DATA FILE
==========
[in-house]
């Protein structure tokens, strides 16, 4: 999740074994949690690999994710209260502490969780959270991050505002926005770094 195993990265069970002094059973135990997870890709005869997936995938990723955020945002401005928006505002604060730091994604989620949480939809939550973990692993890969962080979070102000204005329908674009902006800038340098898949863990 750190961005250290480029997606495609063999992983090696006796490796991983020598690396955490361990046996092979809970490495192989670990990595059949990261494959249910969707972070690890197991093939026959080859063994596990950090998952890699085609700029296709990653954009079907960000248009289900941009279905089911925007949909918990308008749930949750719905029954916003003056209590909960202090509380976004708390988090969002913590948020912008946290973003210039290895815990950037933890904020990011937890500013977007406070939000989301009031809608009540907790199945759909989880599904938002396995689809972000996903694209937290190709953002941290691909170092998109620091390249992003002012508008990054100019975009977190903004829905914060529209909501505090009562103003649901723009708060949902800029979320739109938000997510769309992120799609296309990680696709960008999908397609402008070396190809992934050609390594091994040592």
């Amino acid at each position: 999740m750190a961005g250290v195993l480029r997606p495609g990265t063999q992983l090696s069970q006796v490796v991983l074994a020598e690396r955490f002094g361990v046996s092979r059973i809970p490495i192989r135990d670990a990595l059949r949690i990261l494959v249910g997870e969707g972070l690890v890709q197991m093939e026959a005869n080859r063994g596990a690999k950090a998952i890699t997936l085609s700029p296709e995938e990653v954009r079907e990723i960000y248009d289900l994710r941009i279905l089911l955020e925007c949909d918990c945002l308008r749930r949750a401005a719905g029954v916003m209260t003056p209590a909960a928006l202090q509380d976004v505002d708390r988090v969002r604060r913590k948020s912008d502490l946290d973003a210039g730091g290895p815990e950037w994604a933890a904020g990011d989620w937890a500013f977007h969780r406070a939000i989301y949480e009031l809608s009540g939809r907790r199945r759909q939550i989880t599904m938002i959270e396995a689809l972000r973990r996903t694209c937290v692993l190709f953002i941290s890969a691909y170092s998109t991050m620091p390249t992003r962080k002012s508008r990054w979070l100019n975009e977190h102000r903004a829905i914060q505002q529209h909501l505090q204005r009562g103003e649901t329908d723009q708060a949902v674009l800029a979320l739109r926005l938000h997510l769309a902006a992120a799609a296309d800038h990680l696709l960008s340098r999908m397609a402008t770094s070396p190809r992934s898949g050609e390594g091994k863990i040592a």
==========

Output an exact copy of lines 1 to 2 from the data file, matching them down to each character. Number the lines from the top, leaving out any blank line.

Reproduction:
[in-house]
């Protein structure tokens, strides 16, 4: 999740074994949690690999994710209260502490969780959270991050505002926005770094 195993990265069970002094059973135990997870890709005869997936995938990723955020945002401005928006505002604060730091994604989620949480939809939550973990692993890969962080979070102000204005329908674009902006800038340098898949863990 750190961005250290480029997606495609063999992983090696006796490796991983020598690396955490361990046996092979809970490495192989670990990595059949990261494959249910969707972070690890197991093939026959080859063994596990950090998952890699085609700029296709990653954009079907960000248009289900941009279905089911925007949909918990308008749930949750719905029954916003003056209590909960202090509380976004708390988090969002913590948020912008946290973003210039290895815990950037933890904020990011937890500013977007406070939000989301009031809608009540907790199945759909989880599904938002396995689809972000996903694209937290190709953002941290691909170092998109620091390249992003002012508008990054100019975009977190903004829905914060529209909501505090009562103003649901723009708060949902800029979320739109938000997510769309992120799609296309990680696709960008999908397609402008070396190809992934050609390594091994040592």